Now in debt up to their eyeballs, they were busy trying to sell as much real estate and borrow enough money to build the rest of the Cobblestone, a process that would take eight years. The second building came in 1967, and the cinema two years later.

In 1972, the clock tower and the A&W restaurant were built, followed the next year by the Tyrol Haus across the back of the property. By the early 1970s, the planning process to get commercial development approved in Tahoe was becoming nearly impossible. Fortunately, my parents were able to successfully work their way through the maze of agencies to obtain a permit for the last building just 10 days before a moratorium on new development was instituted by the California Tahoe Regional Planning Agency.

In high school and over college breaks, while I was watering the flowers and flirting with the girls who worked in the women’s clothing store, my parents were busy trying to keep the buildings full and organizing weddings for my sisters. In the mid ’80s, the restaurant went out of business and my parents decided to add a little more excitement to their lives by opening the Café Cobblestone. I remember coming home from grad school at Christmas and being immediately commandeered to replace the missing dishwasher. My dad, now 88, said what he remembers most about their year in the restaurant business was, “I’d never seen so many dishes in my life.” Once the restaurant was up and running, they gladly turned over the reins to Mike and Sharon Laferriere, who ran Café Cobblestone successfully for 15 years.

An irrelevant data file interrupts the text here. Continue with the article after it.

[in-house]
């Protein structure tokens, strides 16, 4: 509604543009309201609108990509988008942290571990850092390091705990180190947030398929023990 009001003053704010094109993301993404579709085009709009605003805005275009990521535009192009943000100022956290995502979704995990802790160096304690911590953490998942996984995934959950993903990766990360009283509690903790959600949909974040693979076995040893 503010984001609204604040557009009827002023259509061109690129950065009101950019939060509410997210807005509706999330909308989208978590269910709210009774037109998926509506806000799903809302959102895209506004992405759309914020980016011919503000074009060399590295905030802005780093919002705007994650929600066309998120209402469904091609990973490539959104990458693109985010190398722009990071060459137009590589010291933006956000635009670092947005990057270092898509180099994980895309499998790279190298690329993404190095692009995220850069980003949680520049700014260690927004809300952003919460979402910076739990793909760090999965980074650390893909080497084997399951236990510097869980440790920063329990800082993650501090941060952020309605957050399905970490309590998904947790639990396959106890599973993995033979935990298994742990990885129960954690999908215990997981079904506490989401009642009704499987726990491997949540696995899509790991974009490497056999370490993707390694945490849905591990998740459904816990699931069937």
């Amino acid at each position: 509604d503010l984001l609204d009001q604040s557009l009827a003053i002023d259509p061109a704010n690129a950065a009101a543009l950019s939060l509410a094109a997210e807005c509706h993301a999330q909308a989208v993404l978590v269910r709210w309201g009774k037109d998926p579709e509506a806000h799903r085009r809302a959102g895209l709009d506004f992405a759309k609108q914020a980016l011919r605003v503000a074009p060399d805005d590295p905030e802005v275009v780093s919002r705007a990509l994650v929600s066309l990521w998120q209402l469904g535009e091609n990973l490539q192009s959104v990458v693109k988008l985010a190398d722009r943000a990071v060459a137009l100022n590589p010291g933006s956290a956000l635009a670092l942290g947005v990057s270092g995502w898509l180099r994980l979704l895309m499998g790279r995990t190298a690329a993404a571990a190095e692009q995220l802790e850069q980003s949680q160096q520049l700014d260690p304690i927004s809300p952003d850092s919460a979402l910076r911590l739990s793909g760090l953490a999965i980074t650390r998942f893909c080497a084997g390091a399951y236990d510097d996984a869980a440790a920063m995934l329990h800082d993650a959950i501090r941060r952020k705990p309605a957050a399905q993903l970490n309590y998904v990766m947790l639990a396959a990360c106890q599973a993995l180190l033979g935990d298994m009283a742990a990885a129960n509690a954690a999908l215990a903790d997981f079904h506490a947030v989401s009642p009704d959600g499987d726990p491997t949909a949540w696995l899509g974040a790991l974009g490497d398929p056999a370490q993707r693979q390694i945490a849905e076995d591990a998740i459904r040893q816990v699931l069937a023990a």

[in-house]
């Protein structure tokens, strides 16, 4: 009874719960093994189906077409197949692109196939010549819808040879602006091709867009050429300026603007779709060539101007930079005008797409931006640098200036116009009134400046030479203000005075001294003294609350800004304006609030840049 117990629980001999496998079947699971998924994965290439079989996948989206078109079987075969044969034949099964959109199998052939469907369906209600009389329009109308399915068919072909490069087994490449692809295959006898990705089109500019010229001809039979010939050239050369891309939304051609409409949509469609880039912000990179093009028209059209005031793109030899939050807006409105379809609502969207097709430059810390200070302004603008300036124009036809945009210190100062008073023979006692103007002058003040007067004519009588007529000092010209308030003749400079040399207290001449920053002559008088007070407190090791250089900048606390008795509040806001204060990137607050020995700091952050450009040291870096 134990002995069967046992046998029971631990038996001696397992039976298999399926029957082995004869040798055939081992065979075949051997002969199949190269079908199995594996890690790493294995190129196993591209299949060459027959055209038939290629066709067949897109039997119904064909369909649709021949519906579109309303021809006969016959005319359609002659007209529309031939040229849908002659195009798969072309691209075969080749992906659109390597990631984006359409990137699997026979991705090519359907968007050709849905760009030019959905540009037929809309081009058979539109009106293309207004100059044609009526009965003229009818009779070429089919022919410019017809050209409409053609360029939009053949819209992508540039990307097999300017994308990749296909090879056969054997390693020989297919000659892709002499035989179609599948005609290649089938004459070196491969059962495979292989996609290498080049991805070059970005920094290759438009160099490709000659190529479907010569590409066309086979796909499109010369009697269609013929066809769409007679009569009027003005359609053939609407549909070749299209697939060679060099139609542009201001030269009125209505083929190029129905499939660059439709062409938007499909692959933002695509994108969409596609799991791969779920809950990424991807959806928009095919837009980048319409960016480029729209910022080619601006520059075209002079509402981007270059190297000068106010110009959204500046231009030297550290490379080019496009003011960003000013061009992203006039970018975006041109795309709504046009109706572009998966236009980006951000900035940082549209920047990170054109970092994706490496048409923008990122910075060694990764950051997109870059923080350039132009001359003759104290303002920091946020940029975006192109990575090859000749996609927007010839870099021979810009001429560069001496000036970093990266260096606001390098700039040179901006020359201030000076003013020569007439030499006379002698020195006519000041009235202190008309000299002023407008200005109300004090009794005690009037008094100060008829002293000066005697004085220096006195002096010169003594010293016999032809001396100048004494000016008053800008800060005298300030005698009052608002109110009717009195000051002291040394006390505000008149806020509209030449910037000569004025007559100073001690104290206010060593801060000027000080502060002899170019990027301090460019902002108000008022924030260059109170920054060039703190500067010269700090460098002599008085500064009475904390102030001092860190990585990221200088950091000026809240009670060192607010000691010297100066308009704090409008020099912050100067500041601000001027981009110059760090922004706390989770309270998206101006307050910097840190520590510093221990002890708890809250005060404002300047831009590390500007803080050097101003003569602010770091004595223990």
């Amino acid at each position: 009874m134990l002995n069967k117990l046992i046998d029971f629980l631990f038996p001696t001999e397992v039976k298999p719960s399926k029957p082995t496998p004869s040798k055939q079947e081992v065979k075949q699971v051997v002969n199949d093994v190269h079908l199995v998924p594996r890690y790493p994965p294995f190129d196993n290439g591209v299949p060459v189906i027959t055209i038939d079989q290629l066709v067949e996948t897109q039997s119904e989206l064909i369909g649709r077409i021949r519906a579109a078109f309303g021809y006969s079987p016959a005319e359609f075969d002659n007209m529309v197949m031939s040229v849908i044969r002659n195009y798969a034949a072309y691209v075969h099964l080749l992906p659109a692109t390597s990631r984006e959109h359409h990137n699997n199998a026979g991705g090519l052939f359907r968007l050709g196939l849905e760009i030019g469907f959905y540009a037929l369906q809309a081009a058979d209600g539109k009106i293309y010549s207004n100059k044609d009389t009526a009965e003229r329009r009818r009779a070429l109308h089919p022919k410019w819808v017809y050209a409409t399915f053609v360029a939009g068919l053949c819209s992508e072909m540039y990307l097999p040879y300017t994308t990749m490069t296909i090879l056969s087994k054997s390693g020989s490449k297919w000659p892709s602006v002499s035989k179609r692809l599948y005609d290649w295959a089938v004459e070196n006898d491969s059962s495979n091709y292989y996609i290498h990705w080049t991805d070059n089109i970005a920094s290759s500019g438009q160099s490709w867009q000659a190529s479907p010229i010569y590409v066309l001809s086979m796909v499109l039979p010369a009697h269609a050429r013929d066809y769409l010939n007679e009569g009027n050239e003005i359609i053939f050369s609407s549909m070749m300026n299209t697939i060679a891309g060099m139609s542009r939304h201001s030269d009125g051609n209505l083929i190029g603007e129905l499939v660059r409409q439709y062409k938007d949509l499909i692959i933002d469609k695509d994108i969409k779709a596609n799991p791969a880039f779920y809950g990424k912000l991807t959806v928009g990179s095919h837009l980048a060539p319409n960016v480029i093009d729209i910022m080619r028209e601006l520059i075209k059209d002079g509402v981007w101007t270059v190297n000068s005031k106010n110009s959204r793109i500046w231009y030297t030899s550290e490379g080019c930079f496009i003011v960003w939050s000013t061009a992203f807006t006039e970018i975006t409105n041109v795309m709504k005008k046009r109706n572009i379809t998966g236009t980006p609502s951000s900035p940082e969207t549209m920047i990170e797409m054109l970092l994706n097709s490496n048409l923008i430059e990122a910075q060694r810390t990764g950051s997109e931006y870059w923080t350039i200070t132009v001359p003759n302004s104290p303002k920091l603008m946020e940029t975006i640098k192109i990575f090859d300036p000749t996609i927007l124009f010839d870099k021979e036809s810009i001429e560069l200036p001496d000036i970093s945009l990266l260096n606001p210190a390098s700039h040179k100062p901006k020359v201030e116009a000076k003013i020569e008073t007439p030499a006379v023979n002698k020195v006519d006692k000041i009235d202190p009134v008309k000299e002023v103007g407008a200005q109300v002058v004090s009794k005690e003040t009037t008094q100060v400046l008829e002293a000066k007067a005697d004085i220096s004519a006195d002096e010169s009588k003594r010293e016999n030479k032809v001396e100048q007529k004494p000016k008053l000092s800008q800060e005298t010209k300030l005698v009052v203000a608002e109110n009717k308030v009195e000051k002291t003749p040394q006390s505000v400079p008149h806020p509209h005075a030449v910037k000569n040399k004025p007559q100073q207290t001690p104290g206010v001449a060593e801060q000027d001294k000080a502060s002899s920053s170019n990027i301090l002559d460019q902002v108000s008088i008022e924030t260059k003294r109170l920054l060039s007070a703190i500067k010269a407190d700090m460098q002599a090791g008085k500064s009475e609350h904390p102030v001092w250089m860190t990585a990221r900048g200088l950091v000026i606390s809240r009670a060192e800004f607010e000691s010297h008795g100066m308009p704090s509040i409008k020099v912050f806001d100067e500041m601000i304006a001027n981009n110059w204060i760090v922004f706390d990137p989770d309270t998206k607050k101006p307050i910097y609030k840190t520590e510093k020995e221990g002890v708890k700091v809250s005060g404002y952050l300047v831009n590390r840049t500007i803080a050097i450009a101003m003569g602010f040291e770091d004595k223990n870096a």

When the family was stuffed into the station wagon for a family trip, it used to drive us kids crazy that Mom kept stopping at phone booths to keep real estate deals going. Later, when I owned a business, I understood they were just doing what a lot of small business people do all across America — working their butts off to somehow stay afloat and keep a dream alive.

~ Tim Hauserman, who discovered what a slacker he is while writing this article, wrote the guidebook to the Tahoe Rim Trail, the third edition of which would make an excellent Christmas stocking stuffer. Dan and Joan Hauserman are now 88 and 84 and live in Rancho Mirage, Calif. Comment on this column below.


  • Tim Hauserman

    Tim Hauserman wrote the official guidebook to the Tahoe Rim Trail, the 4th edition of which was published last summer. He also wrote “Monsters in the Woods: Backpacking with Children” and "Gertrude's Tahoe Adventures in Time." In the winter he runs the Strider Glider program at Tahoe Cross Country Ski Area. He has lived in Tahoe City since he was a little tyke and continues to be amazed with the beauty of Lake Tahoe. His former English teachers, on the other hand, are probably amazed that he became a writer. Contact Tim at